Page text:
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October 28, 2013 at 9:32 AM
Capitol Hill mystery man King Dude | Artist Profile
By Todd Hamm
Special to The Seattle Times
Conduct an Internet search for “King Dude,” and you’ll be directed to everything from heavy metal and outlaw country music to pictures of rap star Kanye West wearing King Dude-affiliated clothing — and, most recently, an upstart record label called Not Just Religious Music (NJRM).
Four weeks ago, NJRM issued “Born in Blood,” the first of a projected series of seven, 7-inch vinyl/digital recordings to be released over the next year and a half.
The mystery man behind all these disparate projects — and the Elvis-meets-“The Big Lebowski” moniker he projects — is Seattle resident T.J. Cowgill.
A self-taught heavy-metal guitarist turned country-folk singer-writer, Cowgill, 34, though once expelled from school, is now an ambitious polymath in a world of specialists, as passionate and focused about design as he is about music. Something of a self-confessed control freak, Cowgill uses the DIY (“do it yourself”) business model — which Seattle rapper Macklemore has found unprecedentedly effective — depending only on himself and a chosen few friends, and picking his markets carefully. It seems to be working.
Taste-making pop-music website Stereogum has called Cowgill’s work “excellently dark and smoky punked-out goth-Americana”; the Village Voice praised his “compelling imagery and narrative.” “Born in Blood” has sold all but a handful of its original pressing of 500.
“He is extremely creative and understands the big picture,” says Steve Severin, owner of the Capitol Hill nightclub Neumos.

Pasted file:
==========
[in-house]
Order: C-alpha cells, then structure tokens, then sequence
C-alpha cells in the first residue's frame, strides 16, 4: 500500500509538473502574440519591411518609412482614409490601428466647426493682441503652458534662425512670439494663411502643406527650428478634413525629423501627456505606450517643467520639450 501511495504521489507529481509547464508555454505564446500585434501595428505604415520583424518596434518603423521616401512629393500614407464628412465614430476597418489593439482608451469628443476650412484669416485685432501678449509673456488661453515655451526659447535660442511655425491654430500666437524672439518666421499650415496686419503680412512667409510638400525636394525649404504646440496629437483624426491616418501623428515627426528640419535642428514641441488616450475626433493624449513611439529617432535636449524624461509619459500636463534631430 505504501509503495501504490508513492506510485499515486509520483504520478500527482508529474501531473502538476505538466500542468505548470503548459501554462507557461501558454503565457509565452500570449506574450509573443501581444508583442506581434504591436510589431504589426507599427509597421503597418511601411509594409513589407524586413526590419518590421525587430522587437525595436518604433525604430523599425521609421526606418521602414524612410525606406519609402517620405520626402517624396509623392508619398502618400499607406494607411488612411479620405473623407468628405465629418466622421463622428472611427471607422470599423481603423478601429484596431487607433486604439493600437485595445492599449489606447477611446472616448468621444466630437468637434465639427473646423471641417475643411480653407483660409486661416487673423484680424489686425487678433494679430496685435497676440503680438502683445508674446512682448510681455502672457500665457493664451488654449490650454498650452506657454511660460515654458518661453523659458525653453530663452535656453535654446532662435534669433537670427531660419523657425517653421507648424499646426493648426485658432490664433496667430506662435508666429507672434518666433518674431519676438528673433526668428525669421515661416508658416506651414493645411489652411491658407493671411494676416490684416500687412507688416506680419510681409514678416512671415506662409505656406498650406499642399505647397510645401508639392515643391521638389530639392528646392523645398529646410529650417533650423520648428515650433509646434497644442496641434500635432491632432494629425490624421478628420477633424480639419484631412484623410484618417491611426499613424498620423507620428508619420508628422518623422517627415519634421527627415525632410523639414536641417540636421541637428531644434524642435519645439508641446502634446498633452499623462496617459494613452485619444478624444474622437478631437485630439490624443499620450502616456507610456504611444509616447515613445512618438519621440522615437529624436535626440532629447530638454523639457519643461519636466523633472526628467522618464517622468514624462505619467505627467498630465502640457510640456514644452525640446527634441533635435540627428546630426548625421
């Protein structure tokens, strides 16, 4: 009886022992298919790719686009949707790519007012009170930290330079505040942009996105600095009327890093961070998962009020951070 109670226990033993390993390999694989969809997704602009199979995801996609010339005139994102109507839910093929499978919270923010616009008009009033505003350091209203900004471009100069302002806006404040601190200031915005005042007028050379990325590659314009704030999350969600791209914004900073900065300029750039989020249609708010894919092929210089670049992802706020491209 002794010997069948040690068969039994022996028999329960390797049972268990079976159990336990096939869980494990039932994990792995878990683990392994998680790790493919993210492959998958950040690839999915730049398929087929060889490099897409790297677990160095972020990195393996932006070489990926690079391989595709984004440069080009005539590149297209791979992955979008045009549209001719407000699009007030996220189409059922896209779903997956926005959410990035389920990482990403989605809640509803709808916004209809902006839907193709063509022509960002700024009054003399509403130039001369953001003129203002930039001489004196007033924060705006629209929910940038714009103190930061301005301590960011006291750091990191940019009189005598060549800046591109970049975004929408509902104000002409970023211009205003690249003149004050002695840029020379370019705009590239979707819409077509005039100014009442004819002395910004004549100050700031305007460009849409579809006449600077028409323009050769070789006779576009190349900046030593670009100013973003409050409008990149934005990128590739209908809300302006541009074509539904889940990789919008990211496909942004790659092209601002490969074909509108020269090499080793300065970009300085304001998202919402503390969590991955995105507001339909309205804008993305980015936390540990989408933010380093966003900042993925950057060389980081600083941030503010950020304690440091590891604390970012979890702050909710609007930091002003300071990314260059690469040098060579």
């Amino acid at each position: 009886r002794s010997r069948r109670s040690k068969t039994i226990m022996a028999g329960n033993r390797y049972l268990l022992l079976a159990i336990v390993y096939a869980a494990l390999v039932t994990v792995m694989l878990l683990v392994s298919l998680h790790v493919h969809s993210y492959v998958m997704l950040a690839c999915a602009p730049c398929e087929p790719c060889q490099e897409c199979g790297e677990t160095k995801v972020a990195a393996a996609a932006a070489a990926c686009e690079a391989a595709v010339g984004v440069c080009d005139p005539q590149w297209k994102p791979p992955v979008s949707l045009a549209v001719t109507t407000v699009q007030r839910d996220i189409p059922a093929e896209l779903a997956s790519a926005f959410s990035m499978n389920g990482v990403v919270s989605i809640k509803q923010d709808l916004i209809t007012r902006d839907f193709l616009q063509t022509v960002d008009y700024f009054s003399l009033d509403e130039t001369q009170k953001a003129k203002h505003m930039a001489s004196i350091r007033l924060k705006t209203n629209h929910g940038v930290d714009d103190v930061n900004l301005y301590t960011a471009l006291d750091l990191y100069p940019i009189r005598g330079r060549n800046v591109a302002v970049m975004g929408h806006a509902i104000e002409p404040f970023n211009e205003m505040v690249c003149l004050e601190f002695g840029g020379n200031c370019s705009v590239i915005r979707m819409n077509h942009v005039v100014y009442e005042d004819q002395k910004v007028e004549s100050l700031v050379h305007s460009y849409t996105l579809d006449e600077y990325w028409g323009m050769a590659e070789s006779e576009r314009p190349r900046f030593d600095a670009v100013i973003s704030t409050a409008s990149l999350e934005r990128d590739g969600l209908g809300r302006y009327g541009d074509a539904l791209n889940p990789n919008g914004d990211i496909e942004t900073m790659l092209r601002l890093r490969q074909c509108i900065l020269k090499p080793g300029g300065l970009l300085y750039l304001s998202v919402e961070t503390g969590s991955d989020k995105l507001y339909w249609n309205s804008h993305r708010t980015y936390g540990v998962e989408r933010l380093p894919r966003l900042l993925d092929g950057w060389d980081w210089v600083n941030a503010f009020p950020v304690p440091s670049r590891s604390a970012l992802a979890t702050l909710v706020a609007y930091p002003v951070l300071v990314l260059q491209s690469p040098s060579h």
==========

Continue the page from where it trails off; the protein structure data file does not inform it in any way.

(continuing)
Cowgill taught himself to play music on a $30 guitar he bought at a Des Moines swap meet when he was 15. Attracted early on to “black metal” — an extreme form of loud, intense rock music with fast tempos and dark, sometimes demonic lyrics, Cowgill helmed the bands Teen Cthulhu and Book of Black Earth before deciding one night on a whim to explore his singer-songwriter side.
“I had this roommate,” he said, “and we were writing these songs in like half an hour to see what they sound like, as an experiment. And I heard some of the recordings, and I was like, ‘Whoa, I should probably take this a little more seriously; it sounds great.’ It was [in my] late 20s when I actually [thought], ‘Maybe I’ll try a band that isn’t loud and screaming heavy metal or punk or anything like that.’”
What resulted is the most accomplished music of his career. At candlelit shows, Cowgill and his band — rhythm guitarist Jason Sachs and percussionist Joey D’Auria — weave black metal’s death tropes and theological contemplation into imaginative old-timey story lines, with Cowgill growling alternately like Leonard Cohen or what one might imagine as a Transylvanian cowboy. He is an intense presence on stage as well as in conversation, with piercing eyes that punctuate his confident demeanor.
Cowgill’s eclectic tastes will be reflected by the NJRM catalog, which he says will include releases from lo-fi Baltimore drone outfit Dreadlords and a promising one-man electronic-rock project from France called Jessica 93.
King Dude’s design skills developed in tandem with his music. Kicked out of Highline High School during his senior year for issues related to truancy, Cowgill took a cue from his older brother — artist/video game designer Richard Cowgill, who currently creates smartphone and tablet games for his own Dallas/Fort Worth-based Sunside Games — and enrolled in the graphic-design program at the Highline District’s SeaTac Occupational Skills Center, where he earned a high-school diploma. His formal education ended there.